Too few straps

A recent incident in Manitoba warrants a refresher blog regarding securement requirements. A truck was cut off, causing a very hard brake application, which in turn caused the load to slide forward hitting the back of the cab. Thankfully the truck was equipped with a headache rack, and the driver was not injured. The reason the load slid was because the driver had not used the minimum number of straps.  It’s that simple.  He had only 2 straps on 2 stacked lifts of 12 foot long lumber, when a minimum of 4 straps are required.  When strapping a load, it is impossible to use too many straps, but having too few can lead to a serious accident.

So how many straps are required and where should they be placed? That depends on the load. As a basic rule, you must have enough straps to hold the freight to the trailer.  Straps have a WLL (working load limit) of at least 5,400 lbs, so if the freight weighs 16,000 lbs and is 40 feet long, 3 straps are enough for the weight. But there is also a minimum strap requirement based on length as well.  You are required to have 2 straps for the first 10 feet of length, and 1 more strap for every additional 10 feet, so at 40 feet, 5 straps minimum are required. Your best bet is to have the first 2 straps as close to the front as possible, and the rest evenly spaced along the length.  It should go without saying, but make sure all the straps are as tight as possible. Myself, I’d probably use 6 or 7 straps just for the extra piece of mind.  Of course, these are the minimums, and there is no possible way we could cover all the strap requirements, as that would require an entire book.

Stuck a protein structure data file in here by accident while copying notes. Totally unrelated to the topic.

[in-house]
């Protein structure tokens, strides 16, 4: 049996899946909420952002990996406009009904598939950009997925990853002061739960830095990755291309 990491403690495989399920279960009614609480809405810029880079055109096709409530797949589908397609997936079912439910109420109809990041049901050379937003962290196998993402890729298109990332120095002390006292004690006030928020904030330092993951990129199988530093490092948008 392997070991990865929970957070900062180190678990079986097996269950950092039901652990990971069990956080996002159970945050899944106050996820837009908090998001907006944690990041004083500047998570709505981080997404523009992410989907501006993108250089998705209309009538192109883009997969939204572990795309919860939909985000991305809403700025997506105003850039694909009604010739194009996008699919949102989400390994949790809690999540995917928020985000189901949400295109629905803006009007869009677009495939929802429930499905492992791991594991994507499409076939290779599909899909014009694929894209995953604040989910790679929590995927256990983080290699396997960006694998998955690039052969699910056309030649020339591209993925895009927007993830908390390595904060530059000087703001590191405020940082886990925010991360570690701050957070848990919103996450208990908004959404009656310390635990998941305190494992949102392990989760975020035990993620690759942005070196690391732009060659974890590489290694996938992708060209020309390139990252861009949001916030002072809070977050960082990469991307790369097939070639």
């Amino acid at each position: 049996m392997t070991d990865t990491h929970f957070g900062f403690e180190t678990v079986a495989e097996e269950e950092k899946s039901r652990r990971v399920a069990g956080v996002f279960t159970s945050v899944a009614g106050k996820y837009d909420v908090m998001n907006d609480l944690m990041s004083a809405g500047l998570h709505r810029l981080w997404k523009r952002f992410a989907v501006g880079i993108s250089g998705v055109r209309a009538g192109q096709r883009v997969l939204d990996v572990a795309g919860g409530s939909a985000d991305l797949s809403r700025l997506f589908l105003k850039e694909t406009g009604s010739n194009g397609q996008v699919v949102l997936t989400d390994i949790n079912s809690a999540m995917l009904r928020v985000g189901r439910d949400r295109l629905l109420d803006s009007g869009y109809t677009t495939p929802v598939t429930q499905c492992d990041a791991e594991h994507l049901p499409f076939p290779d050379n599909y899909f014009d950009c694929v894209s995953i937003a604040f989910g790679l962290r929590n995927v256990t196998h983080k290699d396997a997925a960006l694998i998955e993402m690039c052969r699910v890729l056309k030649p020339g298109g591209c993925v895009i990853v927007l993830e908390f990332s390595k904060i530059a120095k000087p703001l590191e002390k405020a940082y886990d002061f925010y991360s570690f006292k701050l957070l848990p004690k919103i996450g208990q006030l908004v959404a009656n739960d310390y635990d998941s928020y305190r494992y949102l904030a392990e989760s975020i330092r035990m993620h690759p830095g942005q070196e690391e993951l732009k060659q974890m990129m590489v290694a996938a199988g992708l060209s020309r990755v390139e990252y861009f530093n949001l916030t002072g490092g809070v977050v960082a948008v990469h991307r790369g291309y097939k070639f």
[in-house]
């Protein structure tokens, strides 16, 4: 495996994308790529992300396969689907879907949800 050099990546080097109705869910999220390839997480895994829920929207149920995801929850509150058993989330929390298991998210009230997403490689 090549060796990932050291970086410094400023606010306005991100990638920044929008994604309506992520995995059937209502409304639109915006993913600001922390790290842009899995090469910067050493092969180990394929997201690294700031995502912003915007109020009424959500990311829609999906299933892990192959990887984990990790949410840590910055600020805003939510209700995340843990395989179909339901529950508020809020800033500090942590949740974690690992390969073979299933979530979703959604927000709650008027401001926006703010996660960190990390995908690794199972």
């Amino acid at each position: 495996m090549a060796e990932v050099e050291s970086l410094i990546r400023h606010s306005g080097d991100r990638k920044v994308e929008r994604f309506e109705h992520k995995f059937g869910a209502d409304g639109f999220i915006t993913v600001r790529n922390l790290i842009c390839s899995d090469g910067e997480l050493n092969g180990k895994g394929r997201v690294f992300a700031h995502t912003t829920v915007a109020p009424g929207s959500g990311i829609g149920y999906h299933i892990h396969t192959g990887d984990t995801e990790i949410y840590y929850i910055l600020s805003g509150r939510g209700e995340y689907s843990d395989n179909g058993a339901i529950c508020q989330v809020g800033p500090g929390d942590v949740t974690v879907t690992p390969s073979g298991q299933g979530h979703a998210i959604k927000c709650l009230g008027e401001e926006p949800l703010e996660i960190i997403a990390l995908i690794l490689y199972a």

When strapping concrete, you really need to be careful, and only use straps within 1 foot of the dunnage, or you will risk breaking the concrete. In some cases, chains and straps will be required to properly secure concrete beams to the trailer.

One other strapping requirement many drivers seem to ignore is tier strapping, more commonly known as belly strapping.  When loading thin freight, such as plywood, every 3 layers minimum, each lift requires at least one strap.  So if the load is 6 layers high, then belly straps are required over the third layer.  If it’s 8 layers high, belly straps are required over the third and sixth layers.  As a rule, when determining securement requirements, I don’t count the belly straps. If my load is 46,000 lbs and requires 3 or 4 belly straps, I’ll still use 9 or 10 straps over the top of the load.

Don Taylor has been a professional driver since March 1985.  In 1994 he made the jump to driving tractor trailers, and has accumulated over 3.5 million miles, including over 4 years of driving turnpike doubles in Manitoba, Saskatchewan and Alberta.  He is currently hauling flat decks across North America.